Is it not a fact that in purchasing an entity a company not only purchases the assets but they also purchase the liabilities? 4 Answers as of February 20, 2012

If cell phone company A acquires cell phone company B (purchases all their shares) can company A legally abrogate the contracts company B has with their customers, such as cancelling their previously purchased minutes and institute their own plans for purchasing minutes which places them at a disadvantage, before the call time purchased by company B's customers have run their course?

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Law Office of Jared Altman
Law Office of Jared Altman | Jared Altman
I would say no, they can't, unless the contract lets them.
Answer Applies to: New York
Replied: 2/20/2012
Lutwin & Lutwin, LLP | Joel M. Lutwin
If it is a bulk sale all possible creditors have to be notified and generally the company remaining is liable for prior contracts- if the successor company wants to avoid this liability it would have had to notify all possible creditors and contract holders and even then it is doubtful that they can avoid the contracts of the company they purchased.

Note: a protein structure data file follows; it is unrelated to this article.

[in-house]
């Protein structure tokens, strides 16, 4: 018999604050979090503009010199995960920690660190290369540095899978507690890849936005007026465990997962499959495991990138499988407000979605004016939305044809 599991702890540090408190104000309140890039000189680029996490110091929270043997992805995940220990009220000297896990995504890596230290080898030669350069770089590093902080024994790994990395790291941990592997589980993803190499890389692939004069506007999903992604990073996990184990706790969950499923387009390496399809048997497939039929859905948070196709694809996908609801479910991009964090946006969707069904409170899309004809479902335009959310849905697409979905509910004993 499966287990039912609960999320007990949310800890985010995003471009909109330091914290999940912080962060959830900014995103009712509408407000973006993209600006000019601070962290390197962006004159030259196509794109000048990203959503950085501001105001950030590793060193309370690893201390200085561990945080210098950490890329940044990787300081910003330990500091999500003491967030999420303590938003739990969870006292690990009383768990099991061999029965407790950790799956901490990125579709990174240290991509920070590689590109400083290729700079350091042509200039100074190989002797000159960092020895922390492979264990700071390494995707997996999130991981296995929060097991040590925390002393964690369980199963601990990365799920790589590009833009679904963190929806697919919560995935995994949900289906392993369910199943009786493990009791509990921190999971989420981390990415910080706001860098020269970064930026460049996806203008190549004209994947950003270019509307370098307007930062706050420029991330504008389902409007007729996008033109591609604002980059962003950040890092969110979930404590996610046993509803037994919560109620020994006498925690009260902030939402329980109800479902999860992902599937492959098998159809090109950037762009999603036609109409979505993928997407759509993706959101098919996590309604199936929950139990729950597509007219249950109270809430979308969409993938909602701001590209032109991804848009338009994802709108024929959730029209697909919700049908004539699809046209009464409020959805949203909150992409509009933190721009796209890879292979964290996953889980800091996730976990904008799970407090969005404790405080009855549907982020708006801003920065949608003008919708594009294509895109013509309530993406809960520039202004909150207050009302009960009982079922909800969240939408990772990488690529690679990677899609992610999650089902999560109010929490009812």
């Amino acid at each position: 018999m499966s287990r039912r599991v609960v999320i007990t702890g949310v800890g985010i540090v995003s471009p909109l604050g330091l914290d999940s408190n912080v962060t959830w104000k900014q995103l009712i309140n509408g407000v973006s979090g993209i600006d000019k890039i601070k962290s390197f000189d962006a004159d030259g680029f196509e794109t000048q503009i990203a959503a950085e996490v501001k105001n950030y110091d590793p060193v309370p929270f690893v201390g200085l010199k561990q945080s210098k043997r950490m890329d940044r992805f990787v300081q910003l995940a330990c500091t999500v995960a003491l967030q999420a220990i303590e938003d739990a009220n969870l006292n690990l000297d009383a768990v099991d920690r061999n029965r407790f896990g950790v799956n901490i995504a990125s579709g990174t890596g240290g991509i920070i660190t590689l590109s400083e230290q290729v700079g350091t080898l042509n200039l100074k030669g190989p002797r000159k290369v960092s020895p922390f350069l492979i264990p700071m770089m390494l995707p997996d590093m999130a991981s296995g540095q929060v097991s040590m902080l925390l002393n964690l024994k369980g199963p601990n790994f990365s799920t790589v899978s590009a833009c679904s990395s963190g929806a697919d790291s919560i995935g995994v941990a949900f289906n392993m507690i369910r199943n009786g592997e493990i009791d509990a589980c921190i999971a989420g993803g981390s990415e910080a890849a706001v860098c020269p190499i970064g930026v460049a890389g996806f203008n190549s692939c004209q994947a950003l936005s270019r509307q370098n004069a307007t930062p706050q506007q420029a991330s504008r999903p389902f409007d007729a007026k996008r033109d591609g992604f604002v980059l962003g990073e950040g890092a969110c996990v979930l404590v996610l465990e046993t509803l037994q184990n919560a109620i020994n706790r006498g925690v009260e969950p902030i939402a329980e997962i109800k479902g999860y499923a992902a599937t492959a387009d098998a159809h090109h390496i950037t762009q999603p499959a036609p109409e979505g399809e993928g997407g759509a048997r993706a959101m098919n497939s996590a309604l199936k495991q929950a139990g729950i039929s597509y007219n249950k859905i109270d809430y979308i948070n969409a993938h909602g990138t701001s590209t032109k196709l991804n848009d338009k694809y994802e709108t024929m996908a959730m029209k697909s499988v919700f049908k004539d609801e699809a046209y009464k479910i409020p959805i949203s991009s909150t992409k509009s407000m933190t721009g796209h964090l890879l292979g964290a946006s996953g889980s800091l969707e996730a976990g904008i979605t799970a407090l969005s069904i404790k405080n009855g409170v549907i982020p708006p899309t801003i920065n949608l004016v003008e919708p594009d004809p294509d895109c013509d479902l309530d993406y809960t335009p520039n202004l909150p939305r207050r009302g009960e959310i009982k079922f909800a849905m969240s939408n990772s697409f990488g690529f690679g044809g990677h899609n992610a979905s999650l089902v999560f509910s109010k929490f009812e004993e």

Answer Applies to: New York
Replied: 2/15/2012
Bruce Plesser | Bruce Plesser
As a general rule not taking into account any federal regulations involving phone companies, there is no privitity of contract between the new owner and old customers (in your cell phone example).
Answer Applies to: Florida
Replied: 2/15/2012
The Law Office of Stephen R. Chesley, LLC
The Law Office of Stephen R. Chesley, LLC | Stephen R. Chesley
As a general rule when one company purchases another company it does in fact purchase both the assets and the liabilities unless the purchase agreement states otherwise. The purchasing company assumes all liabilities of the selling company.
Answer Applies to: New York
Replied: 2/15/2012
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